Natural England have identified that with the rapid growth of the UK’s offshore wind industry, there are thousands of offshore assets that could potentially provide valuable locations and opportunities for environmental data collection. As the industry aims to deliver up to 50GW of capacity by 2030 (British energy security strategy, UK Government, 2022), there is an opportunity to develop a process for both retrofitting environmental monitoring devices onto existing assets, and to include sensor provision as part of the manufacturing process and installation of new offshore wind turbines and substation infrastructure. With improved continuous monitoring of the offshore environment – subsea, the splash zone and the atmospheric zone – a more detailed picture of the impacts of anthropogenic on the local and macro marine environment can be created. Additionally, there is an opportunity to utilise existing oil and gas infrastructure in the North Sea. This project was therefore established to investigate the feasibility of using offshore assets for hosting environmental monitoring sensors. The first phase of the project delivered a technical review of the available technologies that exist in the market currently. The second phase of the project involved stakeholder engagement with offshore wind farm developers and environmental sensor manufacturers in order to gauge the technical, practical and logistical considerations of retrofitting and integrating sensors into turbine design, as well as potential challenges, including the behaviour, design, and operation of embedded or retrofitted sensors.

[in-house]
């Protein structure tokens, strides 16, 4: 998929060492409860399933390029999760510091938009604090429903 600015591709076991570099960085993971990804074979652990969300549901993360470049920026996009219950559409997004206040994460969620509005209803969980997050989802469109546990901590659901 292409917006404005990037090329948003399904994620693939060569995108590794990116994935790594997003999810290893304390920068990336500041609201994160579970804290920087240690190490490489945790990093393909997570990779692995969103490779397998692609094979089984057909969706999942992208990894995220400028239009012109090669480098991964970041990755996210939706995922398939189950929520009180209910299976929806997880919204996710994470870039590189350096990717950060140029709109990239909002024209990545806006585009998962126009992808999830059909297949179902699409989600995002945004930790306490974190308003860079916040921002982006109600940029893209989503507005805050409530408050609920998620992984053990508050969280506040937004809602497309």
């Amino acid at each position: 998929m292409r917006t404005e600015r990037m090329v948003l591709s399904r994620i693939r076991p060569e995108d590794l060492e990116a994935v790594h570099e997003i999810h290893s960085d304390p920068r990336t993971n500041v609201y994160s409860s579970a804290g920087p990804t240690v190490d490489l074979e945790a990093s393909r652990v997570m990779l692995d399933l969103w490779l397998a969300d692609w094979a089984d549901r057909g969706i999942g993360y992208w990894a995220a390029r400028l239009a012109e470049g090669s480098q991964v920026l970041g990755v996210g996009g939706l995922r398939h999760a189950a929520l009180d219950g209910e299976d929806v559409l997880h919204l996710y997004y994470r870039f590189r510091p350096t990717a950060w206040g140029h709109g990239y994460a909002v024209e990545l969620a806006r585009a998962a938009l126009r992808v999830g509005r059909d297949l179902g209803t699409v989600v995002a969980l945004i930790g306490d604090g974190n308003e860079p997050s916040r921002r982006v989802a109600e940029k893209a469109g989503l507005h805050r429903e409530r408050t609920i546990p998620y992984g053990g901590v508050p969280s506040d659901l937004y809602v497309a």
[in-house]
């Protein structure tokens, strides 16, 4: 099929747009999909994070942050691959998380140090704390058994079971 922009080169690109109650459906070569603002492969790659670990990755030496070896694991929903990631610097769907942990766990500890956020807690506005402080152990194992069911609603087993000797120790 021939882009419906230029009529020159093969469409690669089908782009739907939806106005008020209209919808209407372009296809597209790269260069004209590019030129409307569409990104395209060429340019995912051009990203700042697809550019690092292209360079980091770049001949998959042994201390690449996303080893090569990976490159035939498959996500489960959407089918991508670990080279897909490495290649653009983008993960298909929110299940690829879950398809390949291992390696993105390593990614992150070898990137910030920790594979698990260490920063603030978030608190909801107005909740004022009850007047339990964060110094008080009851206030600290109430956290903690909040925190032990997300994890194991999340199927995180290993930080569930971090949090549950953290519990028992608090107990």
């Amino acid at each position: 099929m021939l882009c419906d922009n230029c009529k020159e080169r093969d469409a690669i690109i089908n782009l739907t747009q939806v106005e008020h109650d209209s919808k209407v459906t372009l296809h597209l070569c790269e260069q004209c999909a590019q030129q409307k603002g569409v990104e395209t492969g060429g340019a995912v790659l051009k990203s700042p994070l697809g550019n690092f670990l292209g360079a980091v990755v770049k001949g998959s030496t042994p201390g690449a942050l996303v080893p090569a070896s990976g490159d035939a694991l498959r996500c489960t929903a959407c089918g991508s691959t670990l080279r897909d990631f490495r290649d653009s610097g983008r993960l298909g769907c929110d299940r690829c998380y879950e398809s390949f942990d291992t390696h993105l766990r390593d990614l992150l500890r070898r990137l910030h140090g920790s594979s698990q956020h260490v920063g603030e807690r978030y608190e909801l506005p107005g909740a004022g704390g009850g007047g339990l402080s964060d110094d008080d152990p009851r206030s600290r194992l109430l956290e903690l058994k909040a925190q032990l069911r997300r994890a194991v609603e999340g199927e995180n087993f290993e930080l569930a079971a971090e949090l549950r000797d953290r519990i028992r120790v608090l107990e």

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|NECR446 Edition 1 Assessing the potential for offshore infrastructure as platforms for environmental monitoring, PDF, 460.8 KB||2022/10/03|